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He Khan’t take the heat

James Westacott wishes it were not so

Amir Khan – remember him, the young Pakistani from Bolton who won an Olympic silver medal at Athens in 2004 at the age of 17? – steps into the ring next weekend on the undercard of the Floyd Mayweather vs. Marcos Maidana (world welterweight unification) bill.

The occasion is a clash, also at welterweight, with the dangerous Luis Collazo, in the latest phase of Khan’s attempt to create a global legacy for his boxing skills. Either that, or it’s the latest stage on his quest to fight Floyd Mayweather and make enough money in one night to ensure a crazily, ostentatiously, wealthy lifestyle for the remainder of his life.

Khan originally went to the States as the next great British ‘hope’, following in the footsteps of the two previous unsuccessful holders of that title, viz. Naseem Hamed and Ricky Hatton.

He had rare speed, raw skills, good looks, an attractive persona and a large British following in his corner. Which is a lot going for him.

Sadly, he was (and remains) deficient in one respect – the ability to take a punch.

He had suffered  a wobble or two previously during a string of growingly impressive victories, but in his nineteenth bout – against Briedis Prescott at the M.E.N. Arena in Manchester on 6th September 2008 – he was spectacularly kayoed in just 55 seconds of the first round.

To be frank, he’s been suspect ever since.

The blunt truth is that, at the highest levels of the pro game, you can have all the physical attributes you want, all the skills, the devotion to training and the instinctive ability switch tactics to somehow find a way to win that all great boxers need, but if you’re ‘chinny’ … er, that’s it.

No matter how naturally gifted a pug you are, at the very top of boxing there’ll always be potential opponents around who can either match you, or else have the ability to ‘neutralise’ your special talents.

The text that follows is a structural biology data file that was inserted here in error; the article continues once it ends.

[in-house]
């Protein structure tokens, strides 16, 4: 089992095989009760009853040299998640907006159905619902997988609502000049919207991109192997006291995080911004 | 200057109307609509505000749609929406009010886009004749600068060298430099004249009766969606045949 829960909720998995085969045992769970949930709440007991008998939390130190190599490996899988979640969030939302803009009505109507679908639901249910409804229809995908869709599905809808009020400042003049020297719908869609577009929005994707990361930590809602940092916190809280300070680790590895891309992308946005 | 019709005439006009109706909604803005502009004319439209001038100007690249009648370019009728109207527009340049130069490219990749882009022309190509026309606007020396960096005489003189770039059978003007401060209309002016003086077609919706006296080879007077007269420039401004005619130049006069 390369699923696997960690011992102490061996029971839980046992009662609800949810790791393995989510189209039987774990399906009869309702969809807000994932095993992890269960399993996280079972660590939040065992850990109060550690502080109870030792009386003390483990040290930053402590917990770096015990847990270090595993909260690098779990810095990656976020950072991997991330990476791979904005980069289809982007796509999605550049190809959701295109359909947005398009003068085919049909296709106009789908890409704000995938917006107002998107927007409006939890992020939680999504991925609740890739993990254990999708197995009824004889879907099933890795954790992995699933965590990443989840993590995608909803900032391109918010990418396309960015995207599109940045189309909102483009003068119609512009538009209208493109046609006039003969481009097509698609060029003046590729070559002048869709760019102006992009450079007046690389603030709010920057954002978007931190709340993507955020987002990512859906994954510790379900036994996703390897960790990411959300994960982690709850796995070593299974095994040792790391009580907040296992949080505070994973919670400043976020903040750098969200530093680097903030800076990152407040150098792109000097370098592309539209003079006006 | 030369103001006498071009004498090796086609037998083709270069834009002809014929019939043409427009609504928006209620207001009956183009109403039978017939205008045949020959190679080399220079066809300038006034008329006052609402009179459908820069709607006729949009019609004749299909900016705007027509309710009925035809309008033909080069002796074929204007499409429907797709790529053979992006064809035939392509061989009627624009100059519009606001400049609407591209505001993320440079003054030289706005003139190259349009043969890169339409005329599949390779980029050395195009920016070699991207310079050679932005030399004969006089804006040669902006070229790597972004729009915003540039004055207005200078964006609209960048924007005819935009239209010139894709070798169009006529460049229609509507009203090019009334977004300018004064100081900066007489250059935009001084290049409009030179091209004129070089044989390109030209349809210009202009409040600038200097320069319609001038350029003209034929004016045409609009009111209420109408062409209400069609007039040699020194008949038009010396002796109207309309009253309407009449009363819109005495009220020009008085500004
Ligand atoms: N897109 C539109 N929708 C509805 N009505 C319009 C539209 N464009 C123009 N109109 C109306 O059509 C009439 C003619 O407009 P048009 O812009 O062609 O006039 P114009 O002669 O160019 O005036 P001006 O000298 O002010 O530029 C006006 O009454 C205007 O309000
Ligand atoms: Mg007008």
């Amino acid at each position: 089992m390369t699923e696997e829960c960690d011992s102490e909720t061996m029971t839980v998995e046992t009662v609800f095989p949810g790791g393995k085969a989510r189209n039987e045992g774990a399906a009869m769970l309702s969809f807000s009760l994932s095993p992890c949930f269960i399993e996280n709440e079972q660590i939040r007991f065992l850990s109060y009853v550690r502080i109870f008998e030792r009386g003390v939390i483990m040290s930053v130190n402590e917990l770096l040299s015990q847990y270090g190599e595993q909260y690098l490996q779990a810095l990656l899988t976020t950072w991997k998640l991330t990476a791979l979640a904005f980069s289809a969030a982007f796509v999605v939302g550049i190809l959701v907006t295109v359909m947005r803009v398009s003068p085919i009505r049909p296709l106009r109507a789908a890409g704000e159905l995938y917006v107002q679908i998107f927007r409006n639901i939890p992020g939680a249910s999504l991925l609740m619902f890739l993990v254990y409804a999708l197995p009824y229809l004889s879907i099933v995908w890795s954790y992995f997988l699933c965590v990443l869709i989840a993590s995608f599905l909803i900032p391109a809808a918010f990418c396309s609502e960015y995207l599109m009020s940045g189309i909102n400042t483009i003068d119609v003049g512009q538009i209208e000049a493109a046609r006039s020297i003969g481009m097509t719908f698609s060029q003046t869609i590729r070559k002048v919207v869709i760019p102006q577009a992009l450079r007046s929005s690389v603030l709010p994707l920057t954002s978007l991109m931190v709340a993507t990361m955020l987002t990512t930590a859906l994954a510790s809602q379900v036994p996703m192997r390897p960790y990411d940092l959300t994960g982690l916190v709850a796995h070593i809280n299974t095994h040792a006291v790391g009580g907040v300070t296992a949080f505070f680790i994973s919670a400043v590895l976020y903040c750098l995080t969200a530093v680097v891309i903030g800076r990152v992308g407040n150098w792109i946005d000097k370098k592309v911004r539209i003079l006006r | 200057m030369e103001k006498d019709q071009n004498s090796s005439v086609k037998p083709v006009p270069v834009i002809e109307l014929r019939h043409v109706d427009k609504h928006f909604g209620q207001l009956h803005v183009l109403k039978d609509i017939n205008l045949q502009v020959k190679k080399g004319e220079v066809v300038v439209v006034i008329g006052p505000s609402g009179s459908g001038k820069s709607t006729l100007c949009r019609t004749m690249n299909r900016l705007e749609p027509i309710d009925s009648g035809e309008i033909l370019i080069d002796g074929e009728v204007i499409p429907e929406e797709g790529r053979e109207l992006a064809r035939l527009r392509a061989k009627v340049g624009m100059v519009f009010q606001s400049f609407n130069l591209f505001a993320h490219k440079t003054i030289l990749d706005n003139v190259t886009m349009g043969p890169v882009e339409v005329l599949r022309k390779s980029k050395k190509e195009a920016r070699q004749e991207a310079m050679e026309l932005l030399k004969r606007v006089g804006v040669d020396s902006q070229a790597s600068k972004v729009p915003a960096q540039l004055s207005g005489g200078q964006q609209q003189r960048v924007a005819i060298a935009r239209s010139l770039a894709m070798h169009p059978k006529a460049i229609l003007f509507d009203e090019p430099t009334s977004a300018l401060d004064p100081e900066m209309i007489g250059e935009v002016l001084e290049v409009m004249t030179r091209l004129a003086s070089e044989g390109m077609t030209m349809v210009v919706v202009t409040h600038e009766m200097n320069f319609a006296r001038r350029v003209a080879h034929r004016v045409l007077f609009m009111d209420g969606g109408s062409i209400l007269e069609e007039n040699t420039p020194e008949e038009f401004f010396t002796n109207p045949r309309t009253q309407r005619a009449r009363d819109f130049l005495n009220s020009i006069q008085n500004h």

At which point it comes down to ‘bottle’ (as some in sport describe it) or ‘cojones’ (as Mrs Clegg does). When it comes to the strata where world titles are won, almost every contender has a pronounced will to win, so easy fights come few and far between.

The key thing about Khan, who this week told the press that his new trainer had sorted out two or three technical flaws and that fighting at welter (rather than light-welter) was really suiting him, is his deficiency in the punch-resistance department.

Every prospective opponent knows that if he can get one-punch lucky, or even just mount 90 seconds’ worth of concerted heavy hitting, at any point during a Khan fight, he has a real chance to win.

What’s more, Khan knows it too.

It’s a psychological edge that’s difficult to overcome. Ask Khan’s fellow Brits, Hamed or Hatton.

Whatever gifts of Nature a boxer possesses, punch resilience has to be amongst the armoury of any great – and I mean ‘all-time great’ – boxer.  Even Muhammad Ali was denied universal devotion during his early dazzling career, until he gradually slowed and demonstrated that the strength of his chin was right up there alongside his other many qualities.

I’m sure Amir Khan loves boxing. It has made him successful and one of the world’s most recognisable sportsmen. He may even beat Collazo next weekend. However, his inability to take a punch ensures that he will never be ranked amongst the all-time greats. Deep down, he must know this. Deep down, Khan – his management, his trainer, his whole entourage -are all aware that, for the past five years minimum, he’s only been it in for the money.


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About James Westacott

James Westacott, a former City investment banker, acquired his love of the Noble Art as a schoolboy in the 1970s. For many years he attended boxing events in and around London and more recently became a subscriber to the Box Nation satellite/cable channel. His all-time favourite boxer is Carlos Monzon. More Posts